Seven Gearhouse trucks with Simplylive ViBox systems produced 150+ games from 10 sites
Although the Little League World Series has been a staple of ESPN’s summer programming slate for decades, the network is taking its efforts to a new level this year. For the first time, ABC, ESPN’s networks, and ESPN+ are carrying every single Little League Baseball and Softball U.S. regional and World Series game — a record 345 games in all. ESPN has continued its push into the automated-production realm in order to produce this throng of regional Little League games over the past month, deploying production trucks outfitted with SimplyLive ViBox semi-automated-production systems to 10 different competition sites.
ESPN is using Simplylive ViBox semi-automated production systems to cover nearly 200 Little League Baseball and Softball games this summer.
“These are games that were never covered before because it was challenging from a budgetary standpoint to find a model that made sense,” says Chris Calcinari, SVP, remote production operations, ESPN and ABC Sports. “We’ve now been able to create an efficient model that allows us to do these games for TV or streaming without sacrificing significant production quality. We’re excited to be able to serve Little League fans with content they never would have seen before.”
Seven Trucks, 10 Locations, Nearly 200 Games
ESPN deployed seven Gearhouse Broadcast production trucks equipped with ViBox systems to 10 locations to cover the Little League Baseball and Softball Regionals, as well as the championship events from all divisions (Intermediate, Junior, and Senior) for the first time — totaling about 180 games (primarily streamed on ESPN+) in less than a month. The trucks deployed were more compact units Gearhouse added to its fleet when it acquired Proshow Broadcast last year: its 40-ft. Prodigy and Maestro trucks, O-class REMI units Opus and Ovation, and two Sprinter-class units.
A Vibox system was temporarily installed in each truck in a two-person, two-screen operator configuration: director/TD on one screen and producer/replay on the other.
“The [Gearhouse] trucks are smaller than your average truck, and, with the automated touchscreen systems, an operator can do multiple functions at the same time,” Calcinari explains. “Not only are we minimizing the footprint, but we’re also combining some of the roles, like having a director also cut cameras on the ViBox touchscreen [instead of a TD at a switcher]. That’s going to be a big focus for us: how do we get really efficient inside the truck using the touchscreen to minimize the number of bodies onsite.”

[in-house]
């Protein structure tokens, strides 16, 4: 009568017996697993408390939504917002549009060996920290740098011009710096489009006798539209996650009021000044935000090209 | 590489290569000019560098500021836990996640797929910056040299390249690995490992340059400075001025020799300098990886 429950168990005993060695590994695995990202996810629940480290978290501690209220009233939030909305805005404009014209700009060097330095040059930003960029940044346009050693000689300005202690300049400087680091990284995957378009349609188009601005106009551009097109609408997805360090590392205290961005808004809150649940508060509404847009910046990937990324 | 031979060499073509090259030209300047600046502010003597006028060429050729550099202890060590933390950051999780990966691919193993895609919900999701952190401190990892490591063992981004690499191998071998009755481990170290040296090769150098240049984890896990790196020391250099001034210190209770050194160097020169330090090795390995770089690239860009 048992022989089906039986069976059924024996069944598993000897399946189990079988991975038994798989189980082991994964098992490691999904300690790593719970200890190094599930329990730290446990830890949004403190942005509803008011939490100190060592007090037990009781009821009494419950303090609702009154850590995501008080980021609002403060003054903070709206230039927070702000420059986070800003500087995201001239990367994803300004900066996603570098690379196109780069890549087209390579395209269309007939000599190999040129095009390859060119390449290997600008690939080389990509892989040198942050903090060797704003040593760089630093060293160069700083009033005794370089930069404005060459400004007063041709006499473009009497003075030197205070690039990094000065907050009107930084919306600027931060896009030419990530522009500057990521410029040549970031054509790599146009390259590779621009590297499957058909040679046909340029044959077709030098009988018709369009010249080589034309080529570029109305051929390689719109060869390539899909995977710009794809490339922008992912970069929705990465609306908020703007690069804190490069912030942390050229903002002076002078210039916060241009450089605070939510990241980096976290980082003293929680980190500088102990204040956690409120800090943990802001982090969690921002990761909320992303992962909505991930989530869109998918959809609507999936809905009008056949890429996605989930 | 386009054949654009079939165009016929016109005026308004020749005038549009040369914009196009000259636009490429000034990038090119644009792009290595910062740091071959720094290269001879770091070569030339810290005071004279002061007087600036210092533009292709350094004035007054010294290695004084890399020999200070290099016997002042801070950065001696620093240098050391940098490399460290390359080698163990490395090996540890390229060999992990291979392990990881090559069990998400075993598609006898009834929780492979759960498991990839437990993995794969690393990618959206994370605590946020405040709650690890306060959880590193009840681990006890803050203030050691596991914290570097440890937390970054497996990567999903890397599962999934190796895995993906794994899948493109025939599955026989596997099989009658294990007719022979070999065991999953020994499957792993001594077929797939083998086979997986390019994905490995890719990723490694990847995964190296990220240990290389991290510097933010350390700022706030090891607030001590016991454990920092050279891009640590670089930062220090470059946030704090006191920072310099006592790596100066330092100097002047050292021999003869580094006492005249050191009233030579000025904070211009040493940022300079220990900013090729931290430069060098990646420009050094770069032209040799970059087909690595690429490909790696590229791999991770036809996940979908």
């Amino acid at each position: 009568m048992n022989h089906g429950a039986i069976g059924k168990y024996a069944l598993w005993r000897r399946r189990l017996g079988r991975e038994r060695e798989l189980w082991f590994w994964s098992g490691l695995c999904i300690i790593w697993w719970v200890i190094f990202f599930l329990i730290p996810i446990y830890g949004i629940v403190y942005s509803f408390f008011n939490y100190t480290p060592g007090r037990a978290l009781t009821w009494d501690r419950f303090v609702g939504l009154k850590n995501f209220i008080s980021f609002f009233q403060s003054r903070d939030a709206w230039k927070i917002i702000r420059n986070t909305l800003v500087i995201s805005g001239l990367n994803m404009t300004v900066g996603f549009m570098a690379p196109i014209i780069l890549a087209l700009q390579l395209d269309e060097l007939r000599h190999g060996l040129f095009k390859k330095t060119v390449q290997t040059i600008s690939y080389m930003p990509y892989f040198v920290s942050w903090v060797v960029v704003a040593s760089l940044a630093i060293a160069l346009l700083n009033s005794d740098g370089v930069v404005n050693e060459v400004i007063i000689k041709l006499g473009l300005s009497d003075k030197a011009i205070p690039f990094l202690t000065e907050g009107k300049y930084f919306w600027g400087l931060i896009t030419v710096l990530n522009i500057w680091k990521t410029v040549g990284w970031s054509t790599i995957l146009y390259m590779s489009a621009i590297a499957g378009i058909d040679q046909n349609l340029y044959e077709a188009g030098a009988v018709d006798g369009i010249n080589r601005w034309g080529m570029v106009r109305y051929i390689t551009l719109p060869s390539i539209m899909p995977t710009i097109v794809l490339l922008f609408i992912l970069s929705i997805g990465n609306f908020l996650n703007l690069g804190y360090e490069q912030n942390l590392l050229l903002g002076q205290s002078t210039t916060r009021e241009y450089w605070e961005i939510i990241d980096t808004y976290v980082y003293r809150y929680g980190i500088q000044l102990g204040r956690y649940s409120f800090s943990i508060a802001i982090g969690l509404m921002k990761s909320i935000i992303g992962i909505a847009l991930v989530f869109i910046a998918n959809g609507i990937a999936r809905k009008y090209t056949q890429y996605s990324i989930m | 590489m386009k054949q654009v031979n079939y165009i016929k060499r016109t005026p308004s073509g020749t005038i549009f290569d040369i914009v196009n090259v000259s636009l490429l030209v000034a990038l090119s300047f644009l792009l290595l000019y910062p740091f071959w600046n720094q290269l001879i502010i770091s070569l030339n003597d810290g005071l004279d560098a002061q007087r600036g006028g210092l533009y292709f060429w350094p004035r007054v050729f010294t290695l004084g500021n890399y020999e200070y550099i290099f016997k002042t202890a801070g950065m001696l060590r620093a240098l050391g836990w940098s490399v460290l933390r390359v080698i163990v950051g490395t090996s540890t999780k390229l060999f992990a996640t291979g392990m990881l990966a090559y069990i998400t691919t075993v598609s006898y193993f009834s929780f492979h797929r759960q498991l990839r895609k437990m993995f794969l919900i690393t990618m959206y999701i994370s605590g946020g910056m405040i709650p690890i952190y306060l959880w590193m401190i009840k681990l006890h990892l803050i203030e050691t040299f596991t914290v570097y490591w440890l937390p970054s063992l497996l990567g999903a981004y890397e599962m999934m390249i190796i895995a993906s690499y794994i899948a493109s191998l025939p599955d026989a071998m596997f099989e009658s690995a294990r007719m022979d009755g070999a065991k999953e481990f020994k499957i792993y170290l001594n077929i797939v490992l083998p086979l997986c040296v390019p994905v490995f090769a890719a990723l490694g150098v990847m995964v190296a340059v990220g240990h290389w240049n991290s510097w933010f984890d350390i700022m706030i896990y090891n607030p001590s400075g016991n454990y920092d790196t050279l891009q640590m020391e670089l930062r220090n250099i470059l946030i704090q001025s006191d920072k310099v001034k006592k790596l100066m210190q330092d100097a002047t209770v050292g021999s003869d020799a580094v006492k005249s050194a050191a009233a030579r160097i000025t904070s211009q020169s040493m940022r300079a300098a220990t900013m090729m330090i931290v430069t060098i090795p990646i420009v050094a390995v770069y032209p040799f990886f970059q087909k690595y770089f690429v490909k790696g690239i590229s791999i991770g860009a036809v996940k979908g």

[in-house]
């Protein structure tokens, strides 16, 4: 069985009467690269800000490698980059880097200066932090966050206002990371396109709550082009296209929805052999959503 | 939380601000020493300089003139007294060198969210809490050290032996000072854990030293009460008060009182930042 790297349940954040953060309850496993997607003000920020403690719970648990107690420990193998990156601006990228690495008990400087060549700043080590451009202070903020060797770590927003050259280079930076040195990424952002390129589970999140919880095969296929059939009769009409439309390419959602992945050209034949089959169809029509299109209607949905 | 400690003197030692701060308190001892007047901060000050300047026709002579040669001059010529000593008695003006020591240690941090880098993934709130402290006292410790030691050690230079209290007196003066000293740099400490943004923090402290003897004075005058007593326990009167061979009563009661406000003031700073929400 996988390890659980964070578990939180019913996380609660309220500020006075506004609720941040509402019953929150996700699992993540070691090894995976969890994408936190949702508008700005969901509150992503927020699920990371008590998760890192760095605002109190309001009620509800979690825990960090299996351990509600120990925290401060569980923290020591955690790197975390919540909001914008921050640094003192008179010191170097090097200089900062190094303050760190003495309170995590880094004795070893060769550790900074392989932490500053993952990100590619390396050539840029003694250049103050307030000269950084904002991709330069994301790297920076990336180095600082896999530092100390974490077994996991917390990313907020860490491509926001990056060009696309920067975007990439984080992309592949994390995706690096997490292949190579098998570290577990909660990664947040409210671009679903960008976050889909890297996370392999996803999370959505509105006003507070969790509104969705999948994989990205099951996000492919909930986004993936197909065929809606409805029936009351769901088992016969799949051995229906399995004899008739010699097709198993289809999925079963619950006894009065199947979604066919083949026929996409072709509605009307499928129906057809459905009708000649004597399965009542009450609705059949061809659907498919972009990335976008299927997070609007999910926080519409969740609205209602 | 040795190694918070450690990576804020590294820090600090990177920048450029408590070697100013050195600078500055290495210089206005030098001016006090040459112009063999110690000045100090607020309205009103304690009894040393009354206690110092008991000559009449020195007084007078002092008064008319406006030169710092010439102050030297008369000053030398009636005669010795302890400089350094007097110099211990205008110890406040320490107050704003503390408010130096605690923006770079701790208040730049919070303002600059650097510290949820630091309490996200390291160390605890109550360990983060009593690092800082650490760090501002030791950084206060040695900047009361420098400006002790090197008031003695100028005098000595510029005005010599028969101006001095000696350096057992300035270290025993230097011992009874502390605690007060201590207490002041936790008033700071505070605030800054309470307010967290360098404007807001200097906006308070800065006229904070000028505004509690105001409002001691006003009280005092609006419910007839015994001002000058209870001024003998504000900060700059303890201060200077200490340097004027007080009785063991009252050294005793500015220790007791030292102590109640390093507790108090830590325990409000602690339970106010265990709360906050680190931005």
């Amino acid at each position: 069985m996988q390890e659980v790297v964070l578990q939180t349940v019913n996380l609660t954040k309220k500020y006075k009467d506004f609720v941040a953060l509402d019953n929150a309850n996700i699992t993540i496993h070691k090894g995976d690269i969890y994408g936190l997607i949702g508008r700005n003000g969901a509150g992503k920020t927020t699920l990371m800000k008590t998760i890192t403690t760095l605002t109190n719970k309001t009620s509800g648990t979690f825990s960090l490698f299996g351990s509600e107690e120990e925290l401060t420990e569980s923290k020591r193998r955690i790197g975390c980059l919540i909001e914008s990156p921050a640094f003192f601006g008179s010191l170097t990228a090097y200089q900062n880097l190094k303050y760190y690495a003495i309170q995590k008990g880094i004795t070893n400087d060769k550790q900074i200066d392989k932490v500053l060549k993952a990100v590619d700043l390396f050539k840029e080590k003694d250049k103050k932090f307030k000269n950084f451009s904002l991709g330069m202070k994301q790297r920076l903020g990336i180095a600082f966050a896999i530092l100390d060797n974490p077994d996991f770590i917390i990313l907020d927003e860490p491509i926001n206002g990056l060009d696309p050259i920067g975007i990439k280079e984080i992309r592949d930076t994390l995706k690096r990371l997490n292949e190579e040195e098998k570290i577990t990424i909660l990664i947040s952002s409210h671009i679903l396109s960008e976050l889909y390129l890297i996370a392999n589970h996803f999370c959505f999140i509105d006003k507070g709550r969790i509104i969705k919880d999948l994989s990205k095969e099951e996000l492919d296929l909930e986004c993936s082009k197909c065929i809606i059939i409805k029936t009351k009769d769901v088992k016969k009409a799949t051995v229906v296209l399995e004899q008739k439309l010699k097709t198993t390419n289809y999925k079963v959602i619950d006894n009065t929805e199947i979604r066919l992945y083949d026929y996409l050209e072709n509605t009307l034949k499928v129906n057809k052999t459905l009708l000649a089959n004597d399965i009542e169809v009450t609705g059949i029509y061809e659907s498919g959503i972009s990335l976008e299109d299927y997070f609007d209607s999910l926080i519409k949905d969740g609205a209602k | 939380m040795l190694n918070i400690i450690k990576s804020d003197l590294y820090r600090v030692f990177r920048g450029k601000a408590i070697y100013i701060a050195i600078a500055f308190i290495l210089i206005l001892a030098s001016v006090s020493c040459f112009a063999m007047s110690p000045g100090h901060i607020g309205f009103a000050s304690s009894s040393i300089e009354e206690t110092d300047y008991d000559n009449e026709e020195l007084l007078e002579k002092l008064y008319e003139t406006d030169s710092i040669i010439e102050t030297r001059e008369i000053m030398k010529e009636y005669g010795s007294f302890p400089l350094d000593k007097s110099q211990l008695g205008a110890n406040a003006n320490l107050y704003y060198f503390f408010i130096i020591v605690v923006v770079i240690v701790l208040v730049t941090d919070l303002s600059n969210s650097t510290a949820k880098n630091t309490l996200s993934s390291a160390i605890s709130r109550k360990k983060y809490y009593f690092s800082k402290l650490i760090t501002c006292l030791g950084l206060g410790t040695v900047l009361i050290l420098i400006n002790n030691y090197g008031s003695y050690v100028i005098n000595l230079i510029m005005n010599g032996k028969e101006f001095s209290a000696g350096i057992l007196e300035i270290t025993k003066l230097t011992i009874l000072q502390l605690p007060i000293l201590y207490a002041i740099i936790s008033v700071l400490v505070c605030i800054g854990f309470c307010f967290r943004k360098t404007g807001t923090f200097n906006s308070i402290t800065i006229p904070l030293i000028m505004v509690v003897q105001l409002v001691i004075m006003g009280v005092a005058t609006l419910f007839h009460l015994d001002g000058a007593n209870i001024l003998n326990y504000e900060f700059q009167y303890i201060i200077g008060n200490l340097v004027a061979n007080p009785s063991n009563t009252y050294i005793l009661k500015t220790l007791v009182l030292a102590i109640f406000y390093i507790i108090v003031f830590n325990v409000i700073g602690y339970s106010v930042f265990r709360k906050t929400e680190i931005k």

ESPN deployed five to seven cameras at each site — a combination of manned cameras, locked-off POVs, and Fletcher robos — depending on the setup of each ballpark.
“These are primarily traditional camera positions that we use for Little League coverage anyway,” notes Dennis Cleary, director, remote production operations, ESPN. “We are just making it fit into the ViBox model. Where we’re at now is on the educational and training side for the operators: the biggest thing we’ve got to work on is increasing that pool of folks that can use the ViBox system. We have a great training setup with Simplylive at all of these venues to make sure it’s a success.”
Seven Gearhouse Broadcast trucks deployed for ESPN’s Little League productions feature ViBox systems.
In addition to the ViBox operators, the limited crew inside each mobile unit included a graphics operator using an AJT graphics system that feeds the ViBox via NDI (with some assistance from a graphics AD), a camera shader (provided by Gearhouse), and an A1 for audio. ESPN utilized the existing audio infrastructure in the Gearhouse trucks, including Calrec and Yamaha digital consoles and the usual complement of accessories and intercom systems. Audio to and from the ViBox was interfaced to the console for playback and recording functions. A team of 14 Gearhouse engineers leapfrogged around the country to cover the various tournaments.
“It has been a very successful project from our end and a really good learning opportunity to take a platform like this and work with the client to do an extensive proof of concept,” says Tim Lewis, VP, technology and design, Gearhouse Broadcast USA.
ESPN Plots an Automated-Production Roadmap
The Little League productions mark the latest chapter in ESPN’s automated-production efforts with Simplylive, following ESPN’s outer-court coverage of the 2018 US Open tennis tournament (which contributed to ESPN’s Sports Emmy win for Outstanding Technical Team Remote).
The Simplylive ViBox system requires two operators: director/TD and producer/replay.
“We were very comfortable with [the ViBox] at the US Open, but that was nine courts being produced with a flypack set up in one room,” says Cleary. “By spreading this out from an operational standpoint for [Little League], [the effort] becomes more complex, but we know that the system is completely capable,”
ESPN also utilized ViBox systems for its productions of GEICO High School Basketball Showcase games in December and continues to use the system at its South Street Seaport studio in New York City.
“This is certainly our largest rollout of the ViBox to multiple locations,” says Calcinari. “Obviously, we used it extensively at the US Open and elsewhere, but to do it across 10 sites in seven different mobile units over a short period of time for almost 200 games, I would say there’s nothing that has been done on this scale from a live-event standpoint [in the U.S.]”
Gregory Macchia, VP, sales and operations, Americas, Simplylive, adds, “We’ve done a lot of events at this point, but this was probably the biggest test for us. We knew we were going on-air with hundreds of games from multiple [locations] no matter what. I think this shows how [ViBox] is not just a concept anymore; it’s a real product that can do real productions, and we can do it with less people and a smaller footprint. These are almost 200 productions that would not have been [done] in past, and that is our focus: doing more productions and getting more content out there that wouldn’t be available otherwise.”
The REMI Factor: Testing Control From Bristol